Christian leadership is one of the most vulnerable roles on earth, yet ironically, to lead effectively requires vulnerability.

Accountability to God and to key people with whom you intentionally choose to be transparent is a major foundation to leadership success. Without that, you can so easily lose your influence as well as your ability to lead well.

For any leader to continue growing in a healthy way, transparency with God and His people is a must. To do this, we must allow our ministries to become naked, choosing to live lives of vulnerability with those to whom we look for wisdom and guidance.

It’s so important to choose to be in covenant with the right sort of companions, people who will champion you and encourage you to stick on the narrow path, but let’s be honest, most of us know that already, don’t we?! The worrying thing is that we so often don’t do what we know to do.

Throughout the gospels Jesus talked of how He wanted us to live until His return. He tells us we must watch for Him, work diligently until His return, obey His commands. Such attitudes are right for all believers; all disciples of Jesus are called to accountability, but it’s especially important for leaders to live that way as we are the example-setters for the Christians we lead.

Jesus goes on to say:

“From everyone who has been given much, much will be demanded; and from the one who has been entrusted with much, much more will be asked” Luke 12:48b

Leadership is costly and God intended it that way. He looks for women and men who will choose light instead dark, openness rather than shutting down, and vulnerability before comfort.

Much is demanded and entrusted to each of us as leaders and each of us must account for that responsibility, but accountability only works if you invest heavily in relationships that are designed for it. You only get out any relationship what you are prepared to put in.

My growing concern is that too many leaders say they are accountable, but are really not.

It’s too easy to make ‘safe’ choices about what we should tell people, and how much we should let them into our world and leadership. We may even have a “triplet” or some “running buddies” and “mentors” already set up, and even reading this we might think we are sorted in this department but if we are not fully open with them about the issues we struggle with, accountability is just a word.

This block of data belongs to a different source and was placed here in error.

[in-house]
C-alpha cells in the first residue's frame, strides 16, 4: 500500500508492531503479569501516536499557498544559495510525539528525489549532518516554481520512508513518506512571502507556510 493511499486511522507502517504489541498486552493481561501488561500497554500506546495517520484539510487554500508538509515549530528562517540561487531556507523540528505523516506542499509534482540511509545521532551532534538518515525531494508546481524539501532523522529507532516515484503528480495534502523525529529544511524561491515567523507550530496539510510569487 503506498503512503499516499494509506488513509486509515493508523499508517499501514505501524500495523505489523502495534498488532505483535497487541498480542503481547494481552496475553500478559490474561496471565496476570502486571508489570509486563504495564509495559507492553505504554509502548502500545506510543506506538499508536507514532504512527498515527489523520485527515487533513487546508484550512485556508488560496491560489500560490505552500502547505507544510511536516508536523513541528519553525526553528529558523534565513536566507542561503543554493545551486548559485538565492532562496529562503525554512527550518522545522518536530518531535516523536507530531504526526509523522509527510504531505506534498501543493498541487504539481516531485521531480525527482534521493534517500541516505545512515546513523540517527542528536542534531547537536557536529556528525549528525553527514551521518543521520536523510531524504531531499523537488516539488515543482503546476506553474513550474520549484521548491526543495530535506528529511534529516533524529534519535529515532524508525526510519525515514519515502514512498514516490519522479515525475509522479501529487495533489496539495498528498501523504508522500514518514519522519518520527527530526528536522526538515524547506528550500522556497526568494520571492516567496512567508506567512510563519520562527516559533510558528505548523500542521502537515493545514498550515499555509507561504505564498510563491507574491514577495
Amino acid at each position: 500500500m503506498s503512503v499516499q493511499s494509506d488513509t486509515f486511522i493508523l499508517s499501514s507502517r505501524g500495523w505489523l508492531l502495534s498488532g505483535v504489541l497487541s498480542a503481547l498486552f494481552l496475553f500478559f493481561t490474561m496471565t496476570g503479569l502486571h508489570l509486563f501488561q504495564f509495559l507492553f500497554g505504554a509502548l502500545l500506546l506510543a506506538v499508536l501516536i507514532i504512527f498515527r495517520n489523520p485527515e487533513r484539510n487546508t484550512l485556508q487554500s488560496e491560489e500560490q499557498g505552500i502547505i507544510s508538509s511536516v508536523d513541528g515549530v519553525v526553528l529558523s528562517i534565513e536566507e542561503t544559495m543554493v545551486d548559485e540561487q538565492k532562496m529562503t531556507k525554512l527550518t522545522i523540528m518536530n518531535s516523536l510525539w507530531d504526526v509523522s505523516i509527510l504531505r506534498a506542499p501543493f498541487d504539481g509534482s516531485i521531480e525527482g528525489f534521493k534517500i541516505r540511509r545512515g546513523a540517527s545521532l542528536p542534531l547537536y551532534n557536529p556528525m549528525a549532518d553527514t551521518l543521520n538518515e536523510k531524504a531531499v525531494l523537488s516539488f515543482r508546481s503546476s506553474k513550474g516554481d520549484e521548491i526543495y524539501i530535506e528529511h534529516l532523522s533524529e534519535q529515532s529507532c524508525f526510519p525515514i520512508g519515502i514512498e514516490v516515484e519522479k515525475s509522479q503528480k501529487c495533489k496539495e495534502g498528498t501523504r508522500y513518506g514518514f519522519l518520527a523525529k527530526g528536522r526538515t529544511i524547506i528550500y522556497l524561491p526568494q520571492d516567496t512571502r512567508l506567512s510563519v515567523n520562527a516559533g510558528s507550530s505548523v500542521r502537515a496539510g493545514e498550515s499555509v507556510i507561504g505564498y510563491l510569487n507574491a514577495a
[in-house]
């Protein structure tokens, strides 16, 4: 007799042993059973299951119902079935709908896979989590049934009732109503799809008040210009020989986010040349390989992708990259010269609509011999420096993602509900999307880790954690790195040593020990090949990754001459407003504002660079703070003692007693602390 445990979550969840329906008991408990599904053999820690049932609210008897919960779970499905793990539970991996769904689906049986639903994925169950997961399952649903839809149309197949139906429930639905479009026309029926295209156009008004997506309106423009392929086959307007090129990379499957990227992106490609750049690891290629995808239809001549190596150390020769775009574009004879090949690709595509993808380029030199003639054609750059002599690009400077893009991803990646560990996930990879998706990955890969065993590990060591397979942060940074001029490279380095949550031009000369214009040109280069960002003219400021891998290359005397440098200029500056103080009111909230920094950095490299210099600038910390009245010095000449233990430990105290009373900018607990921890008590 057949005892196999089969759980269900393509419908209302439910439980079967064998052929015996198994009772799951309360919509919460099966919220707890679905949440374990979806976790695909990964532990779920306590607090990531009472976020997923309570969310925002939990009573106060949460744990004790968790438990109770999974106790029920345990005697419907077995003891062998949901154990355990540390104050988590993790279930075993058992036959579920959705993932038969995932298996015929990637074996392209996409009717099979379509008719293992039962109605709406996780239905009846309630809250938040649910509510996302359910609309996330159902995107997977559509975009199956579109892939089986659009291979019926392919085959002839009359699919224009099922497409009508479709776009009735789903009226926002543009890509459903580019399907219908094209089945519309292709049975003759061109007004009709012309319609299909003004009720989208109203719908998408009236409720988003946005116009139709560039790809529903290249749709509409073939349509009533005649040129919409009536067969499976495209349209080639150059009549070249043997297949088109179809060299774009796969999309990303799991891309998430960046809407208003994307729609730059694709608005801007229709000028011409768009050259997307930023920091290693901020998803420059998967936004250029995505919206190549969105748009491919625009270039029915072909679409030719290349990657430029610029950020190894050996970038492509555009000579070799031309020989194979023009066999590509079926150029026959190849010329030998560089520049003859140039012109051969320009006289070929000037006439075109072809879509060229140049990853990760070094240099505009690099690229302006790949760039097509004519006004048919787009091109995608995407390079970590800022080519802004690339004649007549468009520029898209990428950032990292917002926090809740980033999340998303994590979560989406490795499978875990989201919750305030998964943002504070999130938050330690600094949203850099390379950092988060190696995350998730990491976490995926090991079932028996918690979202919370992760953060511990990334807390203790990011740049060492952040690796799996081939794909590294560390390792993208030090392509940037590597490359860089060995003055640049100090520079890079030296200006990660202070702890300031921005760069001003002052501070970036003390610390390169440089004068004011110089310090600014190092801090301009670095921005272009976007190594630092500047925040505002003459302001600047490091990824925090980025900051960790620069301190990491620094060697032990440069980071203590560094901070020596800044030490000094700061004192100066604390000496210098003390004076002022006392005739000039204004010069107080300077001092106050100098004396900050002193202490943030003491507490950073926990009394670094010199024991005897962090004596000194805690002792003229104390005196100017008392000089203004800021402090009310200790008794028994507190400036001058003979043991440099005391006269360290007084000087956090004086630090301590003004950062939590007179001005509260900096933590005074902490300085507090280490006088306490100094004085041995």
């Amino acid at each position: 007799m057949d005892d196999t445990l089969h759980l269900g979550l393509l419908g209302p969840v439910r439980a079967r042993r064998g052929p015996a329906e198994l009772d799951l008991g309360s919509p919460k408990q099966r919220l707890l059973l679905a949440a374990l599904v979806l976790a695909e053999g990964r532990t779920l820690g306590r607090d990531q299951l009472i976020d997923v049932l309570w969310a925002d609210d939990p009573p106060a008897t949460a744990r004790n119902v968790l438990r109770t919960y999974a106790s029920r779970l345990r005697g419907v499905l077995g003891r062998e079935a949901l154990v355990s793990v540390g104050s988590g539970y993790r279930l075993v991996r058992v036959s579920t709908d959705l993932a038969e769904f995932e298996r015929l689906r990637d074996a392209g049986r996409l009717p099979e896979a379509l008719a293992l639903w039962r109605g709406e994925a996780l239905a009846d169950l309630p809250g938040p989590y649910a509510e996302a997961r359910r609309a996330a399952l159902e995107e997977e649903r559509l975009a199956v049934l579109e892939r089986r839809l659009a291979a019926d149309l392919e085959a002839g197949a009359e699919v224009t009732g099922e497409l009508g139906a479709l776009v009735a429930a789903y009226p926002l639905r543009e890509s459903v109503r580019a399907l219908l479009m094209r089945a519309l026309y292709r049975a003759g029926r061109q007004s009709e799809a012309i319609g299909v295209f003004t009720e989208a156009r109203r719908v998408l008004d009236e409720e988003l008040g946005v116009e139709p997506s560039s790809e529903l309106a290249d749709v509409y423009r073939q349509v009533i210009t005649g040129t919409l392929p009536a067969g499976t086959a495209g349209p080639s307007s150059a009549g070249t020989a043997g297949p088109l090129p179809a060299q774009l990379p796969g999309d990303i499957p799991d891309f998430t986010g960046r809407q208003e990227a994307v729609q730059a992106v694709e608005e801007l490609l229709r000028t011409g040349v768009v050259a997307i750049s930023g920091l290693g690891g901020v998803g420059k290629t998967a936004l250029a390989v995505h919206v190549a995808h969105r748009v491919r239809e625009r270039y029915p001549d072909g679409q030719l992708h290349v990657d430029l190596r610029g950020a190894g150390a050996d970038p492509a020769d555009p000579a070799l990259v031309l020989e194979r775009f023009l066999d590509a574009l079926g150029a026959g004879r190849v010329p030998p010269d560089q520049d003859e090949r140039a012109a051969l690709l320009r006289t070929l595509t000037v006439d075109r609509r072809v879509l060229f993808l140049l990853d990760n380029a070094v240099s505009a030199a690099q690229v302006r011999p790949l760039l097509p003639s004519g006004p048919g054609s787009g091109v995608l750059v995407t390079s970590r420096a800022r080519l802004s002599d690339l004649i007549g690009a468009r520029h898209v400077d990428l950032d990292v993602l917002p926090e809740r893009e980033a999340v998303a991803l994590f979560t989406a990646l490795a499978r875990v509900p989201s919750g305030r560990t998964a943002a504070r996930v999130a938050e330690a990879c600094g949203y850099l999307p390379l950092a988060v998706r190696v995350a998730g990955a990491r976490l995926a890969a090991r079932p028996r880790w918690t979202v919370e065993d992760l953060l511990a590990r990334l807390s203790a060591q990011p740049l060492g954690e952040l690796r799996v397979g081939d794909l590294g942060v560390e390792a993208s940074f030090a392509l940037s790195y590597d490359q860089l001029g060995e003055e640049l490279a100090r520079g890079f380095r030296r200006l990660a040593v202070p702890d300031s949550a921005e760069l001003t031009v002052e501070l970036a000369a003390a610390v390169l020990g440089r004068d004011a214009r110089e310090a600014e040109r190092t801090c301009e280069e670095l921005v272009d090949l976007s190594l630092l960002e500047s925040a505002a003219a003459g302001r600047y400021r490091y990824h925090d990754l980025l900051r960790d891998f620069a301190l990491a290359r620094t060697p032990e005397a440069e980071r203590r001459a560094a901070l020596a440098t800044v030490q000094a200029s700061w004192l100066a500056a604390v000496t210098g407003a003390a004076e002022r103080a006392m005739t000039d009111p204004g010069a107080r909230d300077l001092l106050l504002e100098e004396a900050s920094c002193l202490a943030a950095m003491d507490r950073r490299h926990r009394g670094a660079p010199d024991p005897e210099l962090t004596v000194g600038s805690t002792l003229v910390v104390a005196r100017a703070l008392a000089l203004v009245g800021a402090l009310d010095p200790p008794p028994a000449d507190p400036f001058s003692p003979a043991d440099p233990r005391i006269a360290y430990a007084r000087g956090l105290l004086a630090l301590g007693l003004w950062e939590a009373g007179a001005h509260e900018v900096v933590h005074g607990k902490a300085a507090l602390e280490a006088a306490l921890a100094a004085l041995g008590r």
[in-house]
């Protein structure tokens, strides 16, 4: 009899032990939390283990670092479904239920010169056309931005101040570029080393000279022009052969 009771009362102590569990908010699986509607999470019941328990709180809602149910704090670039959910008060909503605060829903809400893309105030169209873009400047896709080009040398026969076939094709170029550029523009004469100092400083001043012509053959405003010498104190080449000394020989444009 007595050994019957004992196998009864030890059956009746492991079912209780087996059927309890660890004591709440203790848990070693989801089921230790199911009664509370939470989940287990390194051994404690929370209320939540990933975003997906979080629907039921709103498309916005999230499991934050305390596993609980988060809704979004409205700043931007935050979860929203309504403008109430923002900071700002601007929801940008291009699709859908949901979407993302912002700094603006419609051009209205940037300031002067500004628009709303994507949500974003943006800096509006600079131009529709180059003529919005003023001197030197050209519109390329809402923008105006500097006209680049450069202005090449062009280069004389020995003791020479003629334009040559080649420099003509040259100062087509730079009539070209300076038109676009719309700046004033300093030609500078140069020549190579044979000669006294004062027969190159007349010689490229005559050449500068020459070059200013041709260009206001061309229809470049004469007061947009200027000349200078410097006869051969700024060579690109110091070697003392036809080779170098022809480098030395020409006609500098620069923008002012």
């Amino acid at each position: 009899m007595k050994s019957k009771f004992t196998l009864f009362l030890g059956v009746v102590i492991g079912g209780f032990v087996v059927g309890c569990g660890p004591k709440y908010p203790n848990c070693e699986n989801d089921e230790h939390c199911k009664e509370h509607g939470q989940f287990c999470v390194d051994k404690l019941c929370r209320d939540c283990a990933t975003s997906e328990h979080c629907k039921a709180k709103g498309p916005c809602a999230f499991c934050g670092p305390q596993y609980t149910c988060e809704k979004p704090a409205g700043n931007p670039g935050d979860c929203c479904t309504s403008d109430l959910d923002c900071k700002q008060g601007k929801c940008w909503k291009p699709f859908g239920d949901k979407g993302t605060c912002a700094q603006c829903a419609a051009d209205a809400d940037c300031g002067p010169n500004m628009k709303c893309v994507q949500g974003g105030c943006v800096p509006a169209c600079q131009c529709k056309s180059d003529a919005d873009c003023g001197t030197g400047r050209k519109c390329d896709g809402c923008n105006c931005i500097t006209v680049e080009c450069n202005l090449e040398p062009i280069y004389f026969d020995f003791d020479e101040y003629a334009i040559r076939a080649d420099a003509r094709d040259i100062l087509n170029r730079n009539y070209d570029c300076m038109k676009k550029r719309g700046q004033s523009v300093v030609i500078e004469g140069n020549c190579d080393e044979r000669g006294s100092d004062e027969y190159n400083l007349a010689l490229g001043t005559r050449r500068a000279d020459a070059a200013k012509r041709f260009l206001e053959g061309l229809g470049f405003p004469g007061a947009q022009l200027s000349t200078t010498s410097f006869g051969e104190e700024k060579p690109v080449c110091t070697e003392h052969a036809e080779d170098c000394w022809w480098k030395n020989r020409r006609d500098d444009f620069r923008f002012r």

Don’t get me wrong, I’m not slating these ways of being accountable, each of them is a good idea, but the truth is they mean absolutely nothing unless you’re really honest and truly vulnerable within the accountability structure you have set up. Unless you truly live out your structure, it’s hollow, and if it’s a shell, it’s not of God.

There are buzz words around Christian leadership that are good and wise, words such as accountability, mentorship, intentionality, etc., but it’s vital that we seek Holy Spirit to ask if we have done enough in these areas to give account for the way we hold the position He has given us. We set accountability structures in place because we know we need to, but from that point we need to continue to invest in them.

Operating as an authentic leader involves the ongoing action of being accountable. If it’s truly accountability, it should always cost, always hurt and always challenge.

You can have all the methods in the world but unless you’re real, and I mean really real, then you’ll easily get stuck.

Accountability in its fullness is about holding nothing back, so it’s important that we ‘fess up and live in Christ’s light.

Six Points of Accountability:

  1. Take responsibility for your relationship with God and the leadership He has entrusted to you.
  2. Be strict on yourself. Don’t allow yourself to live below the accountability line by using lines like, “there’s always tomorrow”, “we all mess up”, “we live under grace.”
  3. Surround yourself with a cloud of witnesses – above, beside and below you who will love you, but who will not put up with repeated behaviour that doesn’t edify the Kingdom.
  4. Be safe, be seen.
  5. Rebuke repeated sin in your life, be open about those things with those who can hold you to account, and get help to cultivate grace and new habits
  6. Don’t say you’re accountable if you’re not, ’cause that’s just lying!
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Amy Summerfield

Amy Summerfield is CEO of Kyria, a leadership network to champion empower and release women into their spheres of influence (, and Head of Development at Skylark International, a network of churches, charities and organisations. From 2015-2020 Amy was senior pastor of Connect Church, Paisley, Scotland. Amy is the co-founder of Pulse Children’s and Youth Ministries. She is a regular conference speaker for women's and leadership conferences. Recently married, Amy moved to live in Hitchin with her husband Matt who leads Zeo Church. She enjoys cooking, baking, dog walking and tea drinking! When not travelling for ministry, she loves spending time in Derbyshire where she grew up.

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